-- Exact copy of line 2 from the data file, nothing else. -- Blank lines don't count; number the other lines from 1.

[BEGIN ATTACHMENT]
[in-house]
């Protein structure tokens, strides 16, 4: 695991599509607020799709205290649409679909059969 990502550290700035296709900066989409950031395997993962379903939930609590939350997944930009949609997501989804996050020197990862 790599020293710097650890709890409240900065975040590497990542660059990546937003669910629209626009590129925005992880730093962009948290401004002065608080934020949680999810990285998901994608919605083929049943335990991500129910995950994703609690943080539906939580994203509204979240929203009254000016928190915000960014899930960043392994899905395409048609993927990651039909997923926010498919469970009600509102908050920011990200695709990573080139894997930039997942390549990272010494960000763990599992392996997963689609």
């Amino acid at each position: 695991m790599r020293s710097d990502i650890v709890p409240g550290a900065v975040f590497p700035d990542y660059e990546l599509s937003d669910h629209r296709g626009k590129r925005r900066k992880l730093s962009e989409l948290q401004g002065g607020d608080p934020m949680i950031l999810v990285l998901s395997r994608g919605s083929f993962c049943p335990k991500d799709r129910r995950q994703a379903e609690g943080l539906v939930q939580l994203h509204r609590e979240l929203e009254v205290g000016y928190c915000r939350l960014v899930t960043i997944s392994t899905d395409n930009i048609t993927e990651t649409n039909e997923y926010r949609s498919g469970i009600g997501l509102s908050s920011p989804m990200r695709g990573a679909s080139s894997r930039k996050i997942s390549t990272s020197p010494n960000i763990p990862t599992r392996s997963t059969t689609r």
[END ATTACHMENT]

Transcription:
């Protein structure tokens, strides 16, 4: 695991599509607020799709205290649409679909059969 990502550290700035296709900066989409950031395997993962379903939930609590939350997944930009949609997501989804996050020197990862 790599020293710097650890709890409240900065975040590497990542660059990546937003669910629209626009590129925005992880730093962009948290401004002065608080934020949680999810990285998901994608919605083929049943335990991500129910995950994703609690943080539906939580994203509204979240929203009254000016928190915000960014899930960043392994899905395409048609993927990651039909997923926010498919469970009600509102908050920011990200695709990573080139894997930039997942390549990272010494960000763990599992392996997963689609």